Nicholas Kristof

In This Review

The Bottom Billion: Why the Poorest Countries are Failing and What Can Be Done About It
By Paul Collier
Oxford University Press, USA, 2008
224 pp. $15.95

The challenges of global poverty are getting more attention lately, but helping people is far harder than it looks. For example, humanitarian aid is often used in effect to finance military spending, so that about 40 percent of African arms spending may inadvertently be paid for by aid donors. Still, people are getting better at addressing the challenges of global poverty, and one of the most lucid guides to this terrain is Collier's landmark book, The Bottom Billion. Collier, a former World Bank chief economist who is now at Oxford University, is a believer in foreign aid while acknowledging all the attendant difficulties. He notes that one billion people or so have been stuck in poverty and have not found an escalator out; he focuses on why that is and what everyone else may be able to do about it.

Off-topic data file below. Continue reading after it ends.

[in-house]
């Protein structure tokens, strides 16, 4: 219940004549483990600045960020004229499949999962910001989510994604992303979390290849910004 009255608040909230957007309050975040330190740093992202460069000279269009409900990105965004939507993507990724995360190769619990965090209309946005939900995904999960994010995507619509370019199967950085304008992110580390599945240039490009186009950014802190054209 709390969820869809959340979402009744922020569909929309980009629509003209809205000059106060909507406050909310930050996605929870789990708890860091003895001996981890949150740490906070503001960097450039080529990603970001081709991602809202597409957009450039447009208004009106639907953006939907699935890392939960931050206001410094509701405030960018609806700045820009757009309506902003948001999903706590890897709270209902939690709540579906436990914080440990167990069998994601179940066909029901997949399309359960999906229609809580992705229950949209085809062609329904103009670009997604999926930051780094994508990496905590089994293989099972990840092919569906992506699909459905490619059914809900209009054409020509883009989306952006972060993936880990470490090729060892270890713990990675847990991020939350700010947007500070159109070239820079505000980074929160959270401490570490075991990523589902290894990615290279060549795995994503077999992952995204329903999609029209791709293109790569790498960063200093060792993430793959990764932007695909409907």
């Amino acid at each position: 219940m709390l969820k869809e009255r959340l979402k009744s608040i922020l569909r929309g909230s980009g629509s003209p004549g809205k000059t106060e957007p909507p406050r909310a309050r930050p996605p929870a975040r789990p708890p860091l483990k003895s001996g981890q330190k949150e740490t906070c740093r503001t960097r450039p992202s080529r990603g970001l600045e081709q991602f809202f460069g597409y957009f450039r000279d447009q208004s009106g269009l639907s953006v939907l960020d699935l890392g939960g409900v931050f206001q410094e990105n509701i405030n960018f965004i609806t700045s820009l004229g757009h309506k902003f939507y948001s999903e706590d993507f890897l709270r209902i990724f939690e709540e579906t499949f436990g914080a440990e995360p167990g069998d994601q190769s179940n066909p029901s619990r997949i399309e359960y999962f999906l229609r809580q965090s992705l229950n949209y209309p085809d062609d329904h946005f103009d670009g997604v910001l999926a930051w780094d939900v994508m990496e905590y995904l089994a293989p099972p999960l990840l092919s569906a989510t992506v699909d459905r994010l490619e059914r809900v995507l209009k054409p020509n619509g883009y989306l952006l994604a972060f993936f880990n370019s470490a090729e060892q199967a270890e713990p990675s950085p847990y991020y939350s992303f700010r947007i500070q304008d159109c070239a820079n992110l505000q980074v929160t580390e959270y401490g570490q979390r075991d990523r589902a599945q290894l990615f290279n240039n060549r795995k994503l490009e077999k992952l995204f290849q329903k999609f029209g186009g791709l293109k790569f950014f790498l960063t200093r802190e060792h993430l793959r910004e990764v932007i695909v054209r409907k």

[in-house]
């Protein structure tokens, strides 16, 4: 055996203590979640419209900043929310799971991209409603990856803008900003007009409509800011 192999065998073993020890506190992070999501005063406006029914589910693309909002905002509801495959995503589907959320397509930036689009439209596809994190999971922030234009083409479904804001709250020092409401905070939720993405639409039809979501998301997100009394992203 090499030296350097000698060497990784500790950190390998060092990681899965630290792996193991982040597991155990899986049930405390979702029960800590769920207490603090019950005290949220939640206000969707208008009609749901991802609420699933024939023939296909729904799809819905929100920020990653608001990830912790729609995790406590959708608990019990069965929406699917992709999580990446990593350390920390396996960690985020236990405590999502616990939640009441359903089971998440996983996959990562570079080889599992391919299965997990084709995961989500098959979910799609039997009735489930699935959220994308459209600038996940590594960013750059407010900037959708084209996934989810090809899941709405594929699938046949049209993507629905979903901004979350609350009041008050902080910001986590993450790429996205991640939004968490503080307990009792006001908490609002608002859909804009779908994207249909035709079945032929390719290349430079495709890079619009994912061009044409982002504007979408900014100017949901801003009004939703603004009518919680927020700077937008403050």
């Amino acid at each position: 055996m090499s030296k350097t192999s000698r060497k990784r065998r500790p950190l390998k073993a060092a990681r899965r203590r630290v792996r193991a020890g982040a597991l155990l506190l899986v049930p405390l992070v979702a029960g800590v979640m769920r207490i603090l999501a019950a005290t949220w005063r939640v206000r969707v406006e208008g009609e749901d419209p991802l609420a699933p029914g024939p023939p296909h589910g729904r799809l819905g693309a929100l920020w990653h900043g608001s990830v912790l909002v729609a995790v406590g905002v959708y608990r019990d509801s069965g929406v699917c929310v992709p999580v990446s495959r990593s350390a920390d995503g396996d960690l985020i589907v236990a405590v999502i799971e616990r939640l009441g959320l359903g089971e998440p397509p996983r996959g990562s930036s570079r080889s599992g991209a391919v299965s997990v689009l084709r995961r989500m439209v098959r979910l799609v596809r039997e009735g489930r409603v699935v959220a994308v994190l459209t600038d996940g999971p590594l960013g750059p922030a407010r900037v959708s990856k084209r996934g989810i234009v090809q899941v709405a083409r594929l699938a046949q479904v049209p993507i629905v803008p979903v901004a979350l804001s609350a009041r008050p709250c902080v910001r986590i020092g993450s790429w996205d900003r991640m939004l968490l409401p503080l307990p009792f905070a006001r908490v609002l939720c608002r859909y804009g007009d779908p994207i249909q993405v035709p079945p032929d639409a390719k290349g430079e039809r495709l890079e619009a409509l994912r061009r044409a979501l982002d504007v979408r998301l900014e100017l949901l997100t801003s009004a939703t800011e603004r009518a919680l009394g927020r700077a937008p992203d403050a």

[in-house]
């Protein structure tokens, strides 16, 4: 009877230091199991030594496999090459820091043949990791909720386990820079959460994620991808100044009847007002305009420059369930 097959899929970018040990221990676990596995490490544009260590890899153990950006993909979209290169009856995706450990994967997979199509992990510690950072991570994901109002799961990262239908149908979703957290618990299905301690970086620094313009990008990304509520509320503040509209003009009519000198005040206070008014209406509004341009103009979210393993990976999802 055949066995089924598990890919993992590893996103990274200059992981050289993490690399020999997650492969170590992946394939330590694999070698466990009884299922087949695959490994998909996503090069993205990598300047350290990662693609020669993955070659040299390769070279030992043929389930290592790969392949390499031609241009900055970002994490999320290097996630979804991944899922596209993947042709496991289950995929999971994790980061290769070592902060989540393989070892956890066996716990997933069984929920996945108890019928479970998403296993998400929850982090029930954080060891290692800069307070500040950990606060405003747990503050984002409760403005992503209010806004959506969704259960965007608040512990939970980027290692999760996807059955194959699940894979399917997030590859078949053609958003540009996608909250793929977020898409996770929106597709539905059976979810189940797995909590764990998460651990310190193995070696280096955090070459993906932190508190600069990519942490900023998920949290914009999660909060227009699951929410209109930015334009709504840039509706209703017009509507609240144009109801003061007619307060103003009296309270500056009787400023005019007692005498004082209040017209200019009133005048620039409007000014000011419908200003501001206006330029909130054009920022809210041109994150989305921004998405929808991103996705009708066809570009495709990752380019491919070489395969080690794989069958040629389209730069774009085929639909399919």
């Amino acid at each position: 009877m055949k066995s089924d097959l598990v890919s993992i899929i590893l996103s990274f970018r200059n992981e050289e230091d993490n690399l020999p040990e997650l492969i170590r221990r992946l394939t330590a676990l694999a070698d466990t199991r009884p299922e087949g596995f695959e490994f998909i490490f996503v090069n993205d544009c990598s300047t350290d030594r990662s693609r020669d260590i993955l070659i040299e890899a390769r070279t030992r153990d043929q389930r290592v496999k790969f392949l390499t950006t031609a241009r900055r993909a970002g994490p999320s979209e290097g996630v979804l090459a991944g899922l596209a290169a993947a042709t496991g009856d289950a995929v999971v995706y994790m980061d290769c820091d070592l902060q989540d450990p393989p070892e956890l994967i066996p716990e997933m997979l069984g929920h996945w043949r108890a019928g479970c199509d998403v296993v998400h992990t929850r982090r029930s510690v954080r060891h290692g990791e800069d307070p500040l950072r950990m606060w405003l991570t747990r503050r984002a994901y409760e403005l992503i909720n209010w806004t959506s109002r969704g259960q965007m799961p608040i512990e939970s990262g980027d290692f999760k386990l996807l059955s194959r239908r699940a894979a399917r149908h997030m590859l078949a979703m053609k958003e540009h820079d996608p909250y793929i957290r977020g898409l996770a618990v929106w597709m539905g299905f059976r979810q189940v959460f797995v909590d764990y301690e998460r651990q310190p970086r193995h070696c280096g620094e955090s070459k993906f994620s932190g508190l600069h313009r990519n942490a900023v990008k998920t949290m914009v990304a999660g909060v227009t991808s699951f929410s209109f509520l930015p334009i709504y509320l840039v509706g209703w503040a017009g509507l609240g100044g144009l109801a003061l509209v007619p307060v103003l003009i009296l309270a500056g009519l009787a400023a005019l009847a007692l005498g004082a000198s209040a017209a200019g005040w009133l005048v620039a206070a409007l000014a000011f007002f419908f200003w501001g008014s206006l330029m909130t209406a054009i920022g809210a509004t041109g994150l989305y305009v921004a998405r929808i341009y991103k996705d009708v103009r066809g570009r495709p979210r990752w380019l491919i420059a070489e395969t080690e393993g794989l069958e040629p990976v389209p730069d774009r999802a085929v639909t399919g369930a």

Collier is relentlessly empirical, acknowledging the many failures of aid (in 2004, a study found that only one percent of the money intended for rural health clinics in Chad reached its destination) but pointing the way to achieving more successes. He emphasizes that conflict is lethal to growth and notes that the typical civil war imposes costs to the relevant country and its neighbors of some $64 billion. Modest sums invested early on might reduce the risk that such conflicts get out of hand, he argues, and can be among the most cost-effective forms of foreign aid. The Bottom Billion is one of those short, sparkling books that had so many people in the development field gnashing their teeth, muttering, "I wish I'd written this!"

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